Martha’s Vineyard Community Services executive director Julie Fay will retire next year, the nonprofit announced Tuesday.

Ms. Fay has been at the helm of the Island’s unique umbrella social services organization since 2013. She has presided over a period of broad growth and reorganization, including expanded programs and services, and the recent launch — and partial completion — of a major $24 million campus expansion and capital campaign.

Staff were informed of the news on Tuesday morning, and a search has already begun for her replacement, a press release said.

The plan calls for hiring a new executive director by the spring of 2020, with Ms. Fay retiring by the start of next summer, it also said.

“Community Services has never been in a stronger financial position or extended our reach further to address the most pressing social and behavioral problems facing the Island community,” board president Bob Egerton said in the release.

Ms. Fay, who had a long and varied career in health and human services in both public and private sectors, took the job at a time when Community Services was heavily reliant on donor funding for its programs, which include an array of mental health, early childhood services, domestic violence prevention and the Chicken Alley Thrift Shop. The organization was founded in 1961 by a group of community leaders, including clergy, who recruited Dr. Milton Mazer to become Martha’s Vineyard’s first resident psychiatrist.

Under Ms. Fay’s leadership, the annual operating budget for Community Services has grown from $5.2 million to $9 million, including more long-term state contracts in place for funding. Expanded programs have included the Island Wide Youth Collaborative and the Island Intervention Center. Ms. Fay has helped to forge an array of partnerships with other community providers including the Martha’s Vineyard Hospital, Island public schools, the YMCA and the Substance Abuse Disorder Coalition.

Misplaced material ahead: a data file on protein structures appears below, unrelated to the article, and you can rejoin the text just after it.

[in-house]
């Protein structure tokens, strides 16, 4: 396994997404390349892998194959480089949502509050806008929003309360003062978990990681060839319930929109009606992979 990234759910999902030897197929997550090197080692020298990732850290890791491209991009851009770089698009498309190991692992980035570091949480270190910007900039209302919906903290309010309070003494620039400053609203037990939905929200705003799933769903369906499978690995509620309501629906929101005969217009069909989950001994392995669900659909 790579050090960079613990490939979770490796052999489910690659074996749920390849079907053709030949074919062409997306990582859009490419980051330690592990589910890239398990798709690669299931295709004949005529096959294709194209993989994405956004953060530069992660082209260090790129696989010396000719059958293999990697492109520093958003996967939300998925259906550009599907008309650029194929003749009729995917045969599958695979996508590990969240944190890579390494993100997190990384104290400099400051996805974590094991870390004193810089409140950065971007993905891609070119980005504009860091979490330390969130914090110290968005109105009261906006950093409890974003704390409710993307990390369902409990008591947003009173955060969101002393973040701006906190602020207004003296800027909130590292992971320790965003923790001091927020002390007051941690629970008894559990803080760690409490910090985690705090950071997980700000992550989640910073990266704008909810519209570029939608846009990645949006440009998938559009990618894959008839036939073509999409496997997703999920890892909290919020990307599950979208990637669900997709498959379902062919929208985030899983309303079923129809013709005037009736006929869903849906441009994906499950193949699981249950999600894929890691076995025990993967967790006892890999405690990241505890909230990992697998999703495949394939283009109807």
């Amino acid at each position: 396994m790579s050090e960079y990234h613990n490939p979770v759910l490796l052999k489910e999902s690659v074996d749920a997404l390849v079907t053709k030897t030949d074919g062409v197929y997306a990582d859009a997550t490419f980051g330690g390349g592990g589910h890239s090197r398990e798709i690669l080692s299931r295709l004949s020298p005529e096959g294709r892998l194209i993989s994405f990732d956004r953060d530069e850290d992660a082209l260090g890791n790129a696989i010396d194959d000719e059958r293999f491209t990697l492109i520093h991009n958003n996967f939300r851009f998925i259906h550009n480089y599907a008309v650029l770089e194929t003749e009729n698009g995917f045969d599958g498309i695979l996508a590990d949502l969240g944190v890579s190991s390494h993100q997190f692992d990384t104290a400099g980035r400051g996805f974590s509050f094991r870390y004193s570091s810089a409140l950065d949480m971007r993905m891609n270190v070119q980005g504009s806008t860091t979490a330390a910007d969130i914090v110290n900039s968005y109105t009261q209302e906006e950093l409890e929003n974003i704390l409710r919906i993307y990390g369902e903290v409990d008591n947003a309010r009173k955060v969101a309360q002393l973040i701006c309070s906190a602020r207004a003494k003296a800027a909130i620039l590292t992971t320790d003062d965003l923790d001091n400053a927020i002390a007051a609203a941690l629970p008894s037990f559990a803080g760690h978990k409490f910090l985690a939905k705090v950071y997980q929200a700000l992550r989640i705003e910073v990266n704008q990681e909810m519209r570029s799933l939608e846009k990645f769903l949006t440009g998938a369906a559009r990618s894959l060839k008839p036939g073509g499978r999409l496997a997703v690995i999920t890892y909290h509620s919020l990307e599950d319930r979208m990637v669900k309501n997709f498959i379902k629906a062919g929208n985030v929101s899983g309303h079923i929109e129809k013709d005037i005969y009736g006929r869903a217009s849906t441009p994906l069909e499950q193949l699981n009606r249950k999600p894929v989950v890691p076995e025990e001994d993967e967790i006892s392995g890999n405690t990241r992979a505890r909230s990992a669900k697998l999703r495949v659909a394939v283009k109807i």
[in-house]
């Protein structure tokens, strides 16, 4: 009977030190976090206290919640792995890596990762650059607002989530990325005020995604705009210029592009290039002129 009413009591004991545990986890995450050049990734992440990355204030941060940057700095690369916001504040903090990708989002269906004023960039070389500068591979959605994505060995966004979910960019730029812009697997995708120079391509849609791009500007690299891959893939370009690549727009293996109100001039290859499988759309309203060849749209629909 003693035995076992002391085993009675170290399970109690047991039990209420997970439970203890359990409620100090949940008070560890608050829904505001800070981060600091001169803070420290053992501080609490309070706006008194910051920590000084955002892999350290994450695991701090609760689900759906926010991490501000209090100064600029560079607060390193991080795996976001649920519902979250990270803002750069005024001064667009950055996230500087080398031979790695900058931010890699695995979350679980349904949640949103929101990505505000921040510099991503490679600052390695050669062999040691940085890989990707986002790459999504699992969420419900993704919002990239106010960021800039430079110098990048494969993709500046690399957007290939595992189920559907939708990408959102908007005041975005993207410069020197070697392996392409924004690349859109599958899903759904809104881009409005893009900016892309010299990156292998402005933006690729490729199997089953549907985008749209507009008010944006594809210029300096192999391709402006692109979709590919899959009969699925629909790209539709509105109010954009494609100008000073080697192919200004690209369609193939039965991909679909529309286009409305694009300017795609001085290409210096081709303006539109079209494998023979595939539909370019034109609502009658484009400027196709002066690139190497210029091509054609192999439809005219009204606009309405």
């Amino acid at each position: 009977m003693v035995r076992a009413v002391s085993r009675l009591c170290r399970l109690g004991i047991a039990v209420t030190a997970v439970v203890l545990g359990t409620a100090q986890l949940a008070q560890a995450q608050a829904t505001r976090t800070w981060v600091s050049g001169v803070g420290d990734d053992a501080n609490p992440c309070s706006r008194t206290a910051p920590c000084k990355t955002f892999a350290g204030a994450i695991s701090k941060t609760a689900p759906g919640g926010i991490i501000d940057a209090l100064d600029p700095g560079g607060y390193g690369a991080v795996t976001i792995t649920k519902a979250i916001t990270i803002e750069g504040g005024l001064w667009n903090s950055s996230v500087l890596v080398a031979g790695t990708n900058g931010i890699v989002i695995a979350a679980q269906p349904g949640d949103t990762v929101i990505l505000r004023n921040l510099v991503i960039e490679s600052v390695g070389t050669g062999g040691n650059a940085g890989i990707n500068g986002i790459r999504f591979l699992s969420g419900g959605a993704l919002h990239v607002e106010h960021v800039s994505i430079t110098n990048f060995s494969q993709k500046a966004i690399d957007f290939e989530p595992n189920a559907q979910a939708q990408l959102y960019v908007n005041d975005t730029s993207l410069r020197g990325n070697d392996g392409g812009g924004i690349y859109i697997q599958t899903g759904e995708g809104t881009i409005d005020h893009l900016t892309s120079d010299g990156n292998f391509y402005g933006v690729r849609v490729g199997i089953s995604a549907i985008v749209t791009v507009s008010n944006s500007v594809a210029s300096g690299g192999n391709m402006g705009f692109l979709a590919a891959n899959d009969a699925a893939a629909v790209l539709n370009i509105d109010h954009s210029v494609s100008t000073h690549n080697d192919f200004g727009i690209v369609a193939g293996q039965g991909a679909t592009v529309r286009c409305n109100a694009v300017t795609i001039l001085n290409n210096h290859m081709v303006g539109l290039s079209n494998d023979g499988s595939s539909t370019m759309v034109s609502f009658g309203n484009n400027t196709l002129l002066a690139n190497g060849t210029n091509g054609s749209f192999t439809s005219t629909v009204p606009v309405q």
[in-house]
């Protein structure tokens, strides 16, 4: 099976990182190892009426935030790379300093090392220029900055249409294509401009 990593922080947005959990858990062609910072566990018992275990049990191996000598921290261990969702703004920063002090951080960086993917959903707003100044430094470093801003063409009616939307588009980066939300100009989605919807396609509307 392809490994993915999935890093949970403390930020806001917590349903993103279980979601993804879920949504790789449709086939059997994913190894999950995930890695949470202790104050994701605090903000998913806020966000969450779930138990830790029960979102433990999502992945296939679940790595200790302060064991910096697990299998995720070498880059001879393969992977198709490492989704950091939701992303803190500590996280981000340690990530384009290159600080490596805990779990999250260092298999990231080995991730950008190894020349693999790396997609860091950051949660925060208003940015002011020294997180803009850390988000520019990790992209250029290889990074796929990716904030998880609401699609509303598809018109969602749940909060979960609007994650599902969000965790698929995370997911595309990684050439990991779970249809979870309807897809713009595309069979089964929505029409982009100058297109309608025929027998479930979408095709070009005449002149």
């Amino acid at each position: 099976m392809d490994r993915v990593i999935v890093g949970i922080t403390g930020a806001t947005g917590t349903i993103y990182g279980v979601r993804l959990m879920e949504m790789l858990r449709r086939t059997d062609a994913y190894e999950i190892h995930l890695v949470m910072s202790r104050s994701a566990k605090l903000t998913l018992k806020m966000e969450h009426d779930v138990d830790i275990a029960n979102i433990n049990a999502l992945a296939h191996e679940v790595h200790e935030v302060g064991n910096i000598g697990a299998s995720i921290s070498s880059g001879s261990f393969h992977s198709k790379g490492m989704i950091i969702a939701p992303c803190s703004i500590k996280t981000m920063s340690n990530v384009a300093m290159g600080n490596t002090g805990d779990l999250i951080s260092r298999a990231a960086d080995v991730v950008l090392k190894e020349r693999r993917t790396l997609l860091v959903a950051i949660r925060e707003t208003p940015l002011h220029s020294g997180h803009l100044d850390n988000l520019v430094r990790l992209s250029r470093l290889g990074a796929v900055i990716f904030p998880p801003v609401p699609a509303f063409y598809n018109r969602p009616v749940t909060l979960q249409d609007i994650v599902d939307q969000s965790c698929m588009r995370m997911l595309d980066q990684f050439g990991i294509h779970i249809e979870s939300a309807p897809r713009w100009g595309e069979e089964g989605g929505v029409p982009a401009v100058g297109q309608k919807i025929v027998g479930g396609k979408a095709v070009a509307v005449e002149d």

The Community Services campus expansion will begin in November with the start of construction on a new early childhood center. The builder is South Mountain Co. of West Tisbury. The $7 million needed for the project has already been raised. The capital campaign calls for raising another $17 million for a new main building and increased endowment.

Ms. Fay lives year-round in Vineyard Haven with her husband.

The press release included many laudatory remarks for her work across borders within the Island community.

In a 2013 interview with the Gazette after her first 100 days on the job, Ms. Fay reflected as she settled into the rhythms of Island life. “What I’ve learned is that this is a very remarkable community,” she said. “There’s a generosity of spirit and time and energy from board members and community effort put into keeping Community Services running.”